WASHINGTON — Business leaders and Republican politicians accused President Obama on Tuesday of punishing GOP states by trying to block Boeing from opening a major aircraft plant in South Carolina.
The chairman of a key Senate committee, a Democrat, fired back, charging Republicans with launching an "assault on the middle class" by impeding the enforcement of federal labor laws.
Hannah August, a White House spokeswoman, declined to comment.
South Carolina Gov. Nikki Haley said the National Labor Relations Board's move to compel Boeing to build a second 787 Dreamliner factory in Everett, Wash., should alarm all state leaders.
"This issue may have started in South Carolina, but we want to make sure it never touches another state," Haley said at the U.S. Chamber of Commerce headquarters. "We are demanding that the president respond to what the NLRB has done."
The NLRB's top lawyer, Lafe Solomon, filed a case in April charging Boeing with union- busting and retaliating for past strikes at its Puget Sound facilities in deciding to locate the Dreamliner assembly line in South Carolina, one of 22 right-to-work states.
Haley vowed to use all her powers to ensure that the plant, which South Carolina's government gave Boeing $900 million in tax breaks and other incentives to lure, opens as scheduled this summer next to Charleston International Airport.
The dispute has quickly taken on broader implications, with Republicans and Democrats blaming each other for stifling job creation and thwarting the economic recovery.
Even given the rancorous partisan discourse that's dominated Washington in recent years, Republican senators leveled unusually hostile charges at Obama over the case.
"It is absurd, in this country that represents free enterprise, that one unaccountable, unelected, unconfirmed acting general counsel can threaten thousands of jobs," said Sen. Jim DeMint of South Carolina. "This is something you would expect in a Third World country. This is thuggery at its worst."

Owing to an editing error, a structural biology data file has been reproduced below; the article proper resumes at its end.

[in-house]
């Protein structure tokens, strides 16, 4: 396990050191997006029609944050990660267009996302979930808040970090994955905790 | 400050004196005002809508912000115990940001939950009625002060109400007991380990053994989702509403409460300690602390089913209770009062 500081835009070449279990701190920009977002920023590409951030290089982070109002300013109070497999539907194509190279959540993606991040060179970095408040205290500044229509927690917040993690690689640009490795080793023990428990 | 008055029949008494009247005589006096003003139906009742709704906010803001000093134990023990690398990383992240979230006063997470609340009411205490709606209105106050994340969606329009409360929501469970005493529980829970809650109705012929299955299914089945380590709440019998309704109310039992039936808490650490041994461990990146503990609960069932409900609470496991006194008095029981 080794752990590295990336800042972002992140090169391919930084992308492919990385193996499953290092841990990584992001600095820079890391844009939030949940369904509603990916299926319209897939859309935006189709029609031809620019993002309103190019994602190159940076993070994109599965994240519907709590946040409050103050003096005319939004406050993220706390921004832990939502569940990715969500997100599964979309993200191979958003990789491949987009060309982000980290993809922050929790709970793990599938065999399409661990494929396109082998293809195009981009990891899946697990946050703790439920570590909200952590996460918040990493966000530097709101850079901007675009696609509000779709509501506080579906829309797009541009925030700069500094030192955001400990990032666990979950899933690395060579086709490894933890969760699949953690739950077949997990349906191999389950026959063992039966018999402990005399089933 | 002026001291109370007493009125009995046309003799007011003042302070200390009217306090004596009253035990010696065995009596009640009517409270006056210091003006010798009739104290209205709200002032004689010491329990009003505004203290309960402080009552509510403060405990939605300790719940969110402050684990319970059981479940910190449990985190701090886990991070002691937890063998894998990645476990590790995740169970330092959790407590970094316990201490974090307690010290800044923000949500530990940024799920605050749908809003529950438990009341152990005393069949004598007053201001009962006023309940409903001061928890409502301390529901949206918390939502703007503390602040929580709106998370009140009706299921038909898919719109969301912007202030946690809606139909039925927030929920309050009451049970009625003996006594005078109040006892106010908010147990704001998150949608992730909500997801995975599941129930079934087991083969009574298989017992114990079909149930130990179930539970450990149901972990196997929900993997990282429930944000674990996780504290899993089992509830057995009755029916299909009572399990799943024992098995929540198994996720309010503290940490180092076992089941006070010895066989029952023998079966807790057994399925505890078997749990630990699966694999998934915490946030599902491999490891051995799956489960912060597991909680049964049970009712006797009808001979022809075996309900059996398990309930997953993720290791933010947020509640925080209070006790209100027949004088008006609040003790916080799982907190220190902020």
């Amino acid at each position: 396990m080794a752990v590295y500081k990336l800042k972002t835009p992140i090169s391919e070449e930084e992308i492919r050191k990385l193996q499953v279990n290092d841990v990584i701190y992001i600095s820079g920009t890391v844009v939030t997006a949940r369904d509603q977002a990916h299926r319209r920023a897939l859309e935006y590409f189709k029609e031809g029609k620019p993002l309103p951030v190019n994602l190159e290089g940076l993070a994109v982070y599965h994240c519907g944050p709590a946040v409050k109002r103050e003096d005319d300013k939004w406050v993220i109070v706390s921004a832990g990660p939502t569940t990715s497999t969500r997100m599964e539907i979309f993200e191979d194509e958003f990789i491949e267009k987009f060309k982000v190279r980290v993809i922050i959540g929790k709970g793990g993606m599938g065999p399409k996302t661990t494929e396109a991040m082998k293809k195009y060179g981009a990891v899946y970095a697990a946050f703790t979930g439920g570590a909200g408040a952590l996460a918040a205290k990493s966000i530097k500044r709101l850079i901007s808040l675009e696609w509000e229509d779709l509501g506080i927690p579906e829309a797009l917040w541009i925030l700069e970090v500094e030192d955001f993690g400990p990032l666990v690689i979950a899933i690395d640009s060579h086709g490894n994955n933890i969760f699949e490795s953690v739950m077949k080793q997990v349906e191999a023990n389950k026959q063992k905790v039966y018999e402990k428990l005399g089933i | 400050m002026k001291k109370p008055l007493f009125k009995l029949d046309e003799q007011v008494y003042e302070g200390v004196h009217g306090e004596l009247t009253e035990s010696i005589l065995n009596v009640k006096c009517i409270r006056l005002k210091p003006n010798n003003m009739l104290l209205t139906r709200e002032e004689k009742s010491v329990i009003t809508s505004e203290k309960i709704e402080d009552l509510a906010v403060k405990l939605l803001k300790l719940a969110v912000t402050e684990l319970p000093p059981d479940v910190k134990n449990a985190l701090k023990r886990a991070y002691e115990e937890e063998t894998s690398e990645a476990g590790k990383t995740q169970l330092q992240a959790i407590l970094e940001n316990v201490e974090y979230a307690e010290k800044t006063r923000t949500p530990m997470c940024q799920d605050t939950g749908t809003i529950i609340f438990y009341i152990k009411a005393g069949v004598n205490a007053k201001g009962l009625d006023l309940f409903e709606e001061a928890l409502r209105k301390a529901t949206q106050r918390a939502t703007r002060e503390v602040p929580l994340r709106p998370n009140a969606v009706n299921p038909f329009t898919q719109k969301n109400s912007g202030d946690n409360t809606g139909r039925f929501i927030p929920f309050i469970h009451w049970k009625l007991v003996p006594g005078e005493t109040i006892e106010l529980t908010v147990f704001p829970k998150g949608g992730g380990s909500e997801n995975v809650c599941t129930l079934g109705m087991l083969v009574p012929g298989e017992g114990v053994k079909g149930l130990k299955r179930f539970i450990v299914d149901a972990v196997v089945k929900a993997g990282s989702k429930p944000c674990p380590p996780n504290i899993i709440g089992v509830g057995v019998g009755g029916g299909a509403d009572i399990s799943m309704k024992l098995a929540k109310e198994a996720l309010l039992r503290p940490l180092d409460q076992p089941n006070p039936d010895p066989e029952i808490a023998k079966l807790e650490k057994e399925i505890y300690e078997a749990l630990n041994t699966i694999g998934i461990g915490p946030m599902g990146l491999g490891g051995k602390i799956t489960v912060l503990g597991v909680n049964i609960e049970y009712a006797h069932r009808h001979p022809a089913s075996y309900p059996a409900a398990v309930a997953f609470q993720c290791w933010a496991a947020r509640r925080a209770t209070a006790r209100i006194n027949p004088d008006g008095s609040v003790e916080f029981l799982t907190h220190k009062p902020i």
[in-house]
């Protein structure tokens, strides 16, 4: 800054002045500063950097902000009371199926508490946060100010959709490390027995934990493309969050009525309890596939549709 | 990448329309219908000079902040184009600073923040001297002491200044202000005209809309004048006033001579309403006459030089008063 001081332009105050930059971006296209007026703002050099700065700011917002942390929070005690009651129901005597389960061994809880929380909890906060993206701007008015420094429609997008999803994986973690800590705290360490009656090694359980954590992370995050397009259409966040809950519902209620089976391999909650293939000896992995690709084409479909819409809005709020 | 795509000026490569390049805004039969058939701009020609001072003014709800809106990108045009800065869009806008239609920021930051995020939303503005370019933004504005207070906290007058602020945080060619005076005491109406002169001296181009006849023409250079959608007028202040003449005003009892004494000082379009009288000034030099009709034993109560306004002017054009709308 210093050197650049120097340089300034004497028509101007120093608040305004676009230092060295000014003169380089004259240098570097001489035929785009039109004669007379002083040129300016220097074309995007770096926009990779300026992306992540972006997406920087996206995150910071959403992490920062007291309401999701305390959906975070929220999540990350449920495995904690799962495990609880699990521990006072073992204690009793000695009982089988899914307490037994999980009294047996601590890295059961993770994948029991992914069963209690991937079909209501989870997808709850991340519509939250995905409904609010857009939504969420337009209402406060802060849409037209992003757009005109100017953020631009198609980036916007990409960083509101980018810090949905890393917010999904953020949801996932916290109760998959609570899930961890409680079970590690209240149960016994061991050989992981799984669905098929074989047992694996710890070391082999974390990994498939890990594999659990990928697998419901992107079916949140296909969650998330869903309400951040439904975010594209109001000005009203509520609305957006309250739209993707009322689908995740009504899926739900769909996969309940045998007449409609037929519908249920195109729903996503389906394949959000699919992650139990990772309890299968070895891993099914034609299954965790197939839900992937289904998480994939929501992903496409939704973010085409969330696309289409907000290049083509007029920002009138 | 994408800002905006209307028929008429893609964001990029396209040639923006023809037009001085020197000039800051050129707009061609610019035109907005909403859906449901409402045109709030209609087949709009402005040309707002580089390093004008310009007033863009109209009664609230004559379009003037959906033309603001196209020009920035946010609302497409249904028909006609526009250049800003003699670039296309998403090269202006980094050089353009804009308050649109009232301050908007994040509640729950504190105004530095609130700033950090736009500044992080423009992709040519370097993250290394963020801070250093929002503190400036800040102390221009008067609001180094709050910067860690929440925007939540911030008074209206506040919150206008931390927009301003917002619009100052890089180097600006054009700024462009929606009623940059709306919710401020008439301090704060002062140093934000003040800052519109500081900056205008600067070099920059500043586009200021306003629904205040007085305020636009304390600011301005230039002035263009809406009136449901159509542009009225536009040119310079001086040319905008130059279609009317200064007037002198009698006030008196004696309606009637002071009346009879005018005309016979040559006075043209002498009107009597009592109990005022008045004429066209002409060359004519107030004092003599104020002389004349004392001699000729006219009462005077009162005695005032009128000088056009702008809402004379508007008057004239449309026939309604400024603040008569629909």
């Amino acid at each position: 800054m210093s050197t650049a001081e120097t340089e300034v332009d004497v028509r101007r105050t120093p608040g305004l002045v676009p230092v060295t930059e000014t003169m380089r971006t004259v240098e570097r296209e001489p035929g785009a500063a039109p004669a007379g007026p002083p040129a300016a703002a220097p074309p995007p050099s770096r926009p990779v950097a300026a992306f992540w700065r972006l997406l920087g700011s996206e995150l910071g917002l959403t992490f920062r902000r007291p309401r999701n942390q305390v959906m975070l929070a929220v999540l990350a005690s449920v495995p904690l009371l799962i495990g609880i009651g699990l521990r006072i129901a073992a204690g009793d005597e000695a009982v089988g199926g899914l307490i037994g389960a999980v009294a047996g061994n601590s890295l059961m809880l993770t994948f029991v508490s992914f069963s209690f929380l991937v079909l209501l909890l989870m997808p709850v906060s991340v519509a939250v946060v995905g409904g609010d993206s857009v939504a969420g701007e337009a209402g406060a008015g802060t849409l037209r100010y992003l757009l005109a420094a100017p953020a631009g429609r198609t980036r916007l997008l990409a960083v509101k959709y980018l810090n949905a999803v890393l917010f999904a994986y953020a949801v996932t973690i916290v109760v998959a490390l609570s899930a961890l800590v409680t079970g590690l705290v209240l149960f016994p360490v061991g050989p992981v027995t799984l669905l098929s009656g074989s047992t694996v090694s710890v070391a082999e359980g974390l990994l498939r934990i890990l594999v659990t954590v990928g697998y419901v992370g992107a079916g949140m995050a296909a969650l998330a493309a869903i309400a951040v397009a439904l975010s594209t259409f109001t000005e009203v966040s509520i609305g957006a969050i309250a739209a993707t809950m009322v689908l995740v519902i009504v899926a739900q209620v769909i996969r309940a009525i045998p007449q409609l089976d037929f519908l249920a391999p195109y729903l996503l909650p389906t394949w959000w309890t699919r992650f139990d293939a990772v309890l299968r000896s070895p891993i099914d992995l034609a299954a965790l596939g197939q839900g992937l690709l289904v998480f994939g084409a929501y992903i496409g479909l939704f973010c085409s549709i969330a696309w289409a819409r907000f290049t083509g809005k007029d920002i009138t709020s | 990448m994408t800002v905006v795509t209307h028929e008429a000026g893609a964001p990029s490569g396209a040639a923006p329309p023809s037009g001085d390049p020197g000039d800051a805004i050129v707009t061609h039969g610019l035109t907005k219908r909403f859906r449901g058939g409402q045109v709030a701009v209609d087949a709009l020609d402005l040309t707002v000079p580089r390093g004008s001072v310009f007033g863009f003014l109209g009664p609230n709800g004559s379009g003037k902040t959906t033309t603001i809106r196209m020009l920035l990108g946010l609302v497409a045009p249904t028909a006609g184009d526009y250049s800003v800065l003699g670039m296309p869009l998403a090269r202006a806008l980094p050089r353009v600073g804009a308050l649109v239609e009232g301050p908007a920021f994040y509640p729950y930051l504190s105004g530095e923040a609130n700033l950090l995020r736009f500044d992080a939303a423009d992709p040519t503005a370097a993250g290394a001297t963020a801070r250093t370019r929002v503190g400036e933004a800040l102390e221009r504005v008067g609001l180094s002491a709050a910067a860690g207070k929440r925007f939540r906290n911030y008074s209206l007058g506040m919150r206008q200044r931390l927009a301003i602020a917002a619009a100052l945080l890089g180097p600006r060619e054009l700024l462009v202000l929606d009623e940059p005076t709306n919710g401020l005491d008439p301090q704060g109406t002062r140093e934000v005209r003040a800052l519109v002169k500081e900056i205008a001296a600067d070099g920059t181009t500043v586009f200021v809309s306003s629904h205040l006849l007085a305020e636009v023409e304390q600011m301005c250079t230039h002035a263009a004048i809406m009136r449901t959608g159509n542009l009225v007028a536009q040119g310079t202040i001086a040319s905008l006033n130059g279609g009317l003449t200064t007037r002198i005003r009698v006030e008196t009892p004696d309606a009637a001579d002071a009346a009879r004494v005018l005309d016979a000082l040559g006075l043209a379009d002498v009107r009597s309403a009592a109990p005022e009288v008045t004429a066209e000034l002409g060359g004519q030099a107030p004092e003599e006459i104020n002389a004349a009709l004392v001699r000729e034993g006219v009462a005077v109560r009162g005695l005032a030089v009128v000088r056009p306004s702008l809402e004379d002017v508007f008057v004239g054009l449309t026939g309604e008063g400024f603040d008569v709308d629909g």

Solomon denied Tuesday that his action is politically motivated. He said that Boeing and the Machinists union, which filed the union-busting complaint against the firm's South Carolina plant last year, would have their views heard by an administrative law judge next month in Seattle.
"We hope all interested parties respect the legal process, rather than trying to litigate this case in the media and public arena," Solomon said.
Depending on the NLRB's ruling in the case, Boeing or the Machinists is expected to appeal in federal court, which probably would prolong the dispute into the 2012 election year.
Republican Sens. Lamar Alexander of Tennessee and Lindsey Graham of South Carolina said they were drafting legislation that would ban the NLRB action against Boeing and, more broadly, create federal protections for right-to-work states.
Sen. Tom Harkin, an Iowa Democrat who chairs the Senate Health, Education, Labor and Pensions Committee, accused Republicans of doing the bidding of powerful corporate interests by trying to weaken labor protections.
"What we are really witnessing here is another example of the Republican assault on the middle class," Harkin said. "Instead of focusing on how we can get Americans working again, Republicans have chosen to spend their time attacking the handling of a routine unfair-labor-practice charge." Cancel
Former Michigan Gov. John Engler, the head of the Business Roundtable, said the Boeing-NLRB dispute disturbed the executives in his trade association.
"It's a threat to every company located in the United States or hoping to do business in the United States," he said."